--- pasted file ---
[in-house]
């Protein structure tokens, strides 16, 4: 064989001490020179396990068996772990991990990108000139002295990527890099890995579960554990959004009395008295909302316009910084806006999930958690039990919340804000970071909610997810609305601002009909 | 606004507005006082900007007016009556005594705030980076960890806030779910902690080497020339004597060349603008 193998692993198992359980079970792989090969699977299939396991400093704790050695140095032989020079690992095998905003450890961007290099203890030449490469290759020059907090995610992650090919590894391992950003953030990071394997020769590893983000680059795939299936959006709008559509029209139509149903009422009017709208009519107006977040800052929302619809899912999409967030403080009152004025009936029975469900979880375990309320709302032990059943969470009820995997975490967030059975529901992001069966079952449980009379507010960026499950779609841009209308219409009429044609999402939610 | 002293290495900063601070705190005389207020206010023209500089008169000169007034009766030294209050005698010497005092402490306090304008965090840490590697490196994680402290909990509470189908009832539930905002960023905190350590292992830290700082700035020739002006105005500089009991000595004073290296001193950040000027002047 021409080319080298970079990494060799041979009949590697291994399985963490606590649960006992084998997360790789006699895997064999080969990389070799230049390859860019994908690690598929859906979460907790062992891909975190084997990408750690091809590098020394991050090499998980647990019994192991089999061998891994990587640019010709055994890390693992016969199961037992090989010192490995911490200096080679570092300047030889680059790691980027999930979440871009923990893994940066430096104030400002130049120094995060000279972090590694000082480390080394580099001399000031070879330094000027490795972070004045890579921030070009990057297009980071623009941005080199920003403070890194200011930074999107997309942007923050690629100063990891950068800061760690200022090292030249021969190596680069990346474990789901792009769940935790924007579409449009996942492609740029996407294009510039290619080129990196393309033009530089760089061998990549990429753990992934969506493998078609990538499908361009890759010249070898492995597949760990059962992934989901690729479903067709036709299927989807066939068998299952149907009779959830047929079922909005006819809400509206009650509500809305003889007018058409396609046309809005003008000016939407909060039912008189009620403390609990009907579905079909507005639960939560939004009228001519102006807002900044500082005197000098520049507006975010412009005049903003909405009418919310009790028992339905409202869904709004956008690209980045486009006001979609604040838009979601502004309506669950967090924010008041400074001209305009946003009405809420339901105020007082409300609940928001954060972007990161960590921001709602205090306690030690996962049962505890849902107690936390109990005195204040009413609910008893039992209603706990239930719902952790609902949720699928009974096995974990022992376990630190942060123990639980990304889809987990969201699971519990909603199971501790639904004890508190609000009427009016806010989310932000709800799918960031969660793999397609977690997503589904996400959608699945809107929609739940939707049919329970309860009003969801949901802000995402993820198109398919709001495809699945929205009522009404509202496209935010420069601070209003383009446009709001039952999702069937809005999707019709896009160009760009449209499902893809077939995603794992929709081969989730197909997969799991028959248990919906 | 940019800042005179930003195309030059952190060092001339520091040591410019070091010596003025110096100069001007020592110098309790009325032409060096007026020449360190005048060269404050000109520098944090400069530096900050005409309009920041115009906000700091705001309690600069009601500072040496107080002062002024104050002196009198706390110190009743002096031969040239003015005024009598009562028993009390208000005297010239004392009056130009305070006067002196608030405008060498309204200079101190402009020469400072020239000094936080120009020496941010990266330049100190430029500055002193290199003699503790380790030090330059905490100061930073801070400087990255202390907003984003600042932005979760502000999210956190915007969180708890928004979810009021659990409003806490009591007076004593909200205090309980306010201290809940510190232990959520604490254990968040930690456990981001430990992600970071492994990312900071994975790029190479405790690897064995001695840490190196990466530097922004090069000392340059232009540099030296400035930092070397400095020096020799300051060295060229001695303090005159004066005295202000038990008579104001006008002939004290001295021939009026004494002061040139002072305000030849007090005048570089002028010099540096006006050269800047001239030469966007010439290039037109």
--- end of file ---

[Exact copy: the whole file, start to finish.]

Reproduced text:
[in-house]
């Protein structure tokens, strides 16, 4: 064989001490020179396990068996772990991990990108000139002295990527890099890995579960554990959004009395008295909302316009910084806006999930958690039990919340804000970071909610997810609305601002009909 | 606004507005006082900007007016009556005594705030980076960890806030779910902690080497020339004597060349603008 193998692993198992359980079970792989090969699977299939396991400093704790050695140095032989020079690992095998905003450890961007290099203890030449490469290759020059907090995610992650090919590894391992950003953030990071394997020769590893983000680059795939299936959006709008559509029209139509149903009422009017709208009519107006977040800052929302619809899912999409967030403080009152004025009936029975469900979880375990309320709302032990059943969470009820995997975490967030059975529901992001069966079952449980009379507010960026499950779609841009209308219409009429044609999402939610 | 002293290495900063601070705190005389207020206010023209500089008169000169007034009766030294209050005698010497005092402490306090304008965090840490590697490196994680402290909990509470189908009832539930905002960023905190350590292992830290700082700035020739002006105005500089009991000595004073290296001193950040000027002047 021409080319080298970079990494060799041979009949590697291994399985963490606590649960006992084998997360790789006699895997064999080969990389070799230049390859860019994908690690598929859906979460907790062992891909975190084997990408750690091809590098020394991050090499998980647990019994192991089999061998891994990587640019010709055994890390693992016969199961037992090989010192490995911490200096080679570092300047030889680059790691980027999930979440871009923990893994940066430096104030400002130049120094995060000279972090590694000082480390080394580099001399000031070879330094000027490795972070004045890579921030070009990057297009980071623009941005080199920003403070890194200011930074999107997309942007923050690629100063990891950068800061760690200022090292030249021969190596680069990346474990789901792009769940935790924007579409449009996942492609740029996407294009510039290619080129990196393309033009530089760089061998990549990429753990992934969506493998078609990538499908361009890759010249070898492995597949760990059962992934989901690729479903067709036709299927989807066939068998299952149907009779959830047929079922909005006819809400509206009650509500809305003889007018058409396609046309809005003008000016939407909060039912008189009620403390609990009907579905079909507005639960939560939004009228001519102006807002900044500082005197000098520049507006975010412009005049903003909405009418919310009790028992339905409202869904709004956008690209980045486009006001979609604040838009979601502004309506669950967090924010008041400074001209305009946003009405809420339901105020007082409300609940928001954060972007990161960590921001709602205090306690030690996962049962505890849902107690936390109990005195204040009413609910008893039992209603706990239930719902952790609902949720699928009974096995974990022992376990630190942060123990639980990304889809987990969201699971519990909603199971501790639904004890508190609000009427009016806010989310932000709800799918960031969660793999397609977690997503589904996400959608699945809107929609739940939707049919329970309860009003969801949901802000995402993820198109398919709001495809699945929205009522009404509202496209935010420069601070209003383009446009709001039952999702069937809005999707019709896009160009760009449209499902893809077939995603794992929709081969989730197909997969799991028959248990919906 | 940019800042005179930003195309030059952190060092001339520091040591410019070091010596003025110096100069001007020592110098309790009325032409060096007026020449360190005048060269404050000109520098944090400069530096900050005409309009920041115009906000700091705001309690600069009601500072040496107080002062002024104050002196009198706390110190009743002096031969040239003015005024009598009562028993009390208000005297010239004392009056130009305070006067002196608030405008060498309204200079101190402009020469400072020239000094936080120009020496941010990266330049100190430029500055002193290199003699503790380790030090330059905490100061930073801070400087990255202390907003984003600042932005979760502000999210956190915007969180708890928004979810009021659990409003806490009591007076004593909200205090309980306010201290809940510190232990959520604490254990968040930690456990981001430990992600970071492994990312900071994975790029190479405790690897064995001695840490190196990466530097922004090069000392340059232009540099030296400035930092070397400095020096020799300051060295060229001695303090005159004066005295202000038990008579104001006008002939004290001295021939009026004494002061040139002072305000030849007090005048570089002028010099540096006006050269800047001239030469966007010439290039037109």